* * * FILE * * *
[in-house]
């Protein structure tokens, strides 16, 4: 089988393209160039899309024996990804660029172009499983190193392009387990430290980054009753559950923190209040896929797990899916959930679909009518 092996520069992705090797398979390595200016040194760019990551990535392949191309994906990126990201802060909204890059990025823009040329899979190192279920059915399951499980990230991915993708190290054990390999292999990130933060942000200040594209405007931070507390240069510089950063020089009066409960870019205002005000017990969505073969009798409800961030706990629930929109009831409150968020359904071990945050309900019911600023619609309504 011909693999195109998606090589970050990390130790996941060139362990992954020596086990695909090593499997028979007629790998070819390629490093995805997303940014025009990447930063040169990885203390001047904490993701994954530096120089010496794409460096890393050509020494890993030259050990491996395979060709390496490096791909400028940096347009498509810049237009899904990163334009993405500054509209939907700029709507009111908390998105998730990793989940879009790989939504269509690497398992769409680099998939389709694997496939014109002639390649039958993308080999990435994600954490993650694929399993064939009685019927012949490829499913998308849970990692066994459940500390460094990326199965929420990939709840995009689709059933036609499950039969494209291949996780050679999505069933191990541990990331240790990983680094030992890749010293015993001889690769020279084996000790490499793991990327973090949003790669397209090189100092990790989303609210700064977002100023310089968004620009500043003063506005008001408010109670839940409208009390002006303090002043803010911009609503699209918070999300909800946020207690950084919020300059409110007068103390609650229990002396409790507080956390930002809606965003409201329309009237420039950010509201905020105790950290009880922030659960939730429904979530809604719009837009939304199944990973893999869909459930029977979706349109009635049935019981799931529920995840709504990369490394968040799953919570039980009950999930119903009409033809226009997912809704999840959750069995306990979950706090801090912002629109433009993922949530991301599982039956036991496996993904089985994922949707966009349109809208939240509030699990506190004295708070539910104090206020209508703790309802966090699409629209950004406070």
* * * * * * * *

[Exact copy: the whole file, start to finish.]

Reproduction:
[in-house]
């Protein structure tokens, strides 16, 4: 089988393209160039899309024996990804660029172009499983190193392009387990430290980054009753559950923190209040896929797990899916959930679909009518 092996520069992705090797398979390595200016040194760019990551990535392949191309994906990126990201802060909204890059990025823009040329899979190192279920059915399951499980990230991915993708190290054990390999292999990130933060942000200040594209405007931070507390240069510089950063020089009066409960870019205002005000017990969505073969009798409800961030706990629930929109009831409150968020359904071990945050309900019911600023619609309504 011909693999195109998606090589970050990390130790996941060139362990992954020596086990695909090593499997028979007629790998070819390629490093995805997303940014025009990447930063040169990885203390001047904490993701994954530096120089010496794409460096890393050509020494890993030259050990491996395979060709390496490096791909400028940096347009498509810049237009899904990163334009993405500054509209939907700029709507009111908390998105998730990793989940879009790989939504269509690497398992769409680099998939389709694997496939014109002639390649039958993308080999990435994600954490993650694929399993064939009685019927012949490829499913998308849970990692066994459940500390460094990326199965929420990939709840995009689709059933036609499950039969494209291949996780050679999505069933191990541990990331240790990983680094030992890749010293015993001889690769020279084996000790490499793991990327973090949003790669397209090189100092990790989303609210700064977002100023310089968004620009500043003063506005008001408010109670839940409208009390002006303090002043803010911009609503699209918070999300909800946020207690950084919020300059409110007068103390609650229990002396409790507080956390930002809606965003409201329309009237420039950010509201905020105790950290009880922030659960939730429904979530809604719009837009939304199944990973893999869909459930029977979706349109009635049935019981799931529920995840709504990369490394968040799953919570039980009950999930119903009409033809226009997912809704999840959750069995306990979950706090801090912002629109433009993922949530991301599982039956036991496996993904089985994922949707966009349109809208939240509030699990506190004295708070539910104090206020209508703790309802966090699409629209950004406070």